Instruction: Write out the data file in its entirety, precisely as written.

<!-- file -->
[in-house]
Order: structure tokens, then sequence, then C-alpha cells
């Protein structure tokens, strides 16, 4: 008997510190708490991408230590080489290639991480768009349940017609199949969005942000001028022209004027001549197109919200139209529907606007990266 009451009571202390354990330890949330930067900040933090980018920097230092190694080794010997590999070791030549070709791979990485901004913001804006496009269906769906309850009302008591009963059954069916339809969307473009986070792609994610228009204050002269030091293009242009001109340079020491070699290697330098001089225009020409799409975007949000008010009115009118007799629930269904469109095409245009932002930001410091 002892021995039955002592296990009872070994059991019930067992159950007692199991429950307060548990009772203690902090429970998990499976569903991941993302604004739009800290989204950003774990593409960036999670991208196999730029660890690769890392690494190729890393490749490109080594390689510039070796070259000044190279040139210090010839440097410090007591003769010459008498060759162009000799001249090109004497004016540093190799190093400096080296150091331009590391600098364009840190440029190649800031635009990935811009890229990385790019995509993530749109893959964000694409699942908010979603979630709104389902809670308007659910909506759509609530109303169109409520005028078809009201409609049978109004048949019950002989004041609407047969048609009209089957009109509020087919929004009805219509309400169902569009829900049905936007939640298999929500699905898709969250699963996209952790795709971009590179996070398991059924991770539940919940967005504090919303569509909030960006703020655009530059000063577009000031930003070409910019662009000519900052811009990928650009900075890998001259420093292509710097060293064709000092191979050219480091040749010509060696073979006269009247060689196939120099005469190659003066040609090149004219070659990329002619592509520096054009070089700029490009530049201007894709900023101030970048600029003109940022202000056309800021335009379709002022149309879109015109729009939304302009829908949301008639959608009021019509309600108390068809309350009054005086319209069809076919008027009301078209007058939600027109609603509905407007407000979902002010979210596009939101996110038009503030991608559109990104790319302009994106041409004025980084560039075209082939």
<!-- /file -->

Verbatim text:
[in-house]
Order: structure tokens, then sequence, then C-alpha cells
């Protein structure tokens, strides 16, 4: 008997510190708490991408230590080489290639991480768009349940017609199949969005942000001028022209004027001549197109919200139209529907606007990266 009451009571202390354990330890949330930067900040933090980018920097230092190694080794010997590999070791030549070709791979990485901004913001804006496009269906769906309850009302008591009963059954069916339809969307473009986070792609994610228009204050002269030091293009242009001109340079020491070699290697330098001089225009020409799409975007949000008010009115009118007799629930269904469109095409245009932002930001410091 002892021995039955002592296990009872070994059991019930067992159950007692199991429950307060548990009772203690902090429970998990499976569903991941993302604004739009800290989204950003774990593409960036999670991208196999730029660890690769890392690494190729890393490749490109080594390689510039070796070259000044190279040139210090010839440097410090007591003769010459008498060759162009000799001249090109004497004016540093190799190093400096080296150091331009590391600098364009840190440029190649800031635009990935811009890229990385790019995509993530749109893959964000694409699942908010979603979630709104389902809670308007659910909506759509609530109303169109409520005028078809009201409609049978109004048949019950002989004041609407047969048609009209089957009109509020087919929004009805219509309400169902569009829900049905936007939640298999929500699905898709969250699963996209952790795709971009590179996070398991059924991770539940919940967005504090919303569509909030960006703020655009530059000063577009000031930003070409910019662009000519900052811009990928650009900075890998001259420093292509710097060293064709000092191979050219480091040749010509060696073979006269009247060689196939120099005469190659003066040609090149004219070659990329002619592509520096054009070089700029490009530049201007894709900023101030970048600029003109940022202000056309800021335009379709002022149309879109015109729009939304302009829908949301008639959608009021019509309600108390068809309350009054005086319209069809076919008027009301078209007058939600027109609603509905407007407000979902002010979210596009939101996110038009503030991608559109990104790319302009994106041409004025980084560039075209082939």